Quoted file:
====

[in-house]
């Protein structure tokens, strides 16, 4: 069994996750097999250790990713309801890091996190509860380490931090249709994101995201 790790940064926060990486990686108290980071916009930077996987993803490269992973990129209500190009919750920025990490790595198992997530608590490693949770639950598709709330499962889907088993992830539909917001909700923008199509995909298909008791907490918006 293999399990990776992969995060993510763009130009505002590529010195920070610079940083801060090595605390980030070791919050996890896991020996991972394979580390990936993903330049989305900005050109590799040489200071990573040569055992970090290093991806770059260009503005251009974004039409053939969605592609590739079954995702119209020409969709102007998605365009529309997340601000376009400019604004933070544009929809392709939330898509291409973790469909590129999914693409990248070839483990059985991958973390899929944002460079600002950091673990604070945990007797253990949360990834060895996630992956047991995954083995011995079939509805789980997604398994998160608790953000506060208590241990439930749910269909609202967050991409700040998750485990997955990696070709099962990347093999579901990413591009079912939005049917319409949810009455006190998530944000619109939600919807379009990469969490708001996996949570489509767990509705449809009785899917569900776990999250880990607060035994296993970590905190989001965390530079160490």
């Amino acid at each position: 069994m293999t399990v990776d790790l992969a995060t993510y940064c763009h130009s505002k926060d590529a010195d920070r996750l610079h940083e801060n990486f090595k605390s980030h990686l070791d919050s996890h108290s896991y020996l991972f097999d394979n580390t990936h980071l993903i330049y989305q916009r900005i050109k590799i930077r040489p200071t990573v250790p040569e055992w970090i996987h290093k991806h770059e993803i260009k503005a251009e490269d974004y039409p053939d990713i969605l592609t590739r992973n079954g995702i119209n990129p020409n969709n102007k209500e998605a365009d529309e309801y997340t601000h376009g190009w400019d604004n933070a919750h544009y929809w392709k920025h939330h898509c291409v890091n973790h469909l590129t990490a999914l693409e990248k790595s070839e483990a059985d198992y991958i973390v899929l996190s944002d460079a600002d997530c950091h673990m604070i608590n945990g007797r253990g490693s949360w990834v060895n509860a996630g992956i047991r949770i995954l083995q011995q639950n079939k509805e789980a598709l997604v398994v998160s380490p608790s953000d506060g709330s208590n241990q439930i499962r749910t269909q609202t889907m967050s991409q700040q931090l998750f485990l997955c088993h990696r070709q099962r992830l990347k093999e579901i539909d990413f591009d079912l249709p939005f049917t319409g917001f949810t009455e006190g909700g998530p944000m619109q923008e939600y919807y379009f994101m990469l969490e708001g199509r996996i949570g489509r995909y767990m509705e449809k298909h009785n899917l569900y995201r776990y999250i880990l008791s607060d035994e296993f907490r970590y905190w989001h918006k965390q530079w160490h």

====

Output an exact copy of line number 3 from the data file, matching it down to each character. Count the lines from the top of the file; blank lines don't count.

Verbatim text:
């Amino acid at each position: 069994m293999t399990v990776d790790l992969a995060t993510y940064c763009h130009s505002k926060d590529a010195d920070r996750l610079h940083e801060n990486f090595k605390s980030h990686l070791d919050s996890h108290s896991y020996l991972f097999d394979n580390t990936h980071l993903i330049y989305q916009r900005i050109k590799i930077r040489p200071t990573v250790p040569e055992w970090i996987h290093k991806h770059e993803i260009k503005a251009e490269d974004y039409p053939d990713i969605l592609t590739r992973n079954g995702i119209n990129p020409n969709n102007k209500e998605a365009d529309e309801y997340t601000h376009g190009w400019d604004n933070a919750h544009y929809w392709k920025h939330h898509c291409v890091n973790h469909l590129t990490a999914l693409e990248k790595s070839e483990a059985d198992y991958i973390v899929l996190s944002d460079a600002d997530c950091h673990m604070i608590n945990g007797r253990g490693s949360w990834v060895n509860a996630g992956i047991r949770i995954l083995q011995q639950n079939k509805e789980a598709l997604v398994v998160s380490p608790s953000d506060g709330s208590n241990q439930i499962r749910t269909q609202t889907m967050s991409q700040q931090l998750f485990l997955c088993h990696r070709q099962r992830l990347k093999e579901i539909d990413f591009d079912l249709p939005f049917t319409g917001f949810t009455e006190g909700g998530p944000m619109q923008e939600y919807y379009f994101m990469l969490e708001g199509r996996i949570g489509r995909y767990m509705e449809k298909h009785n899917l569900y995201r776990y999250i880990l008791s607060d035994e296993f907490r970590y905190w989001h918006k965390q530079w160490h």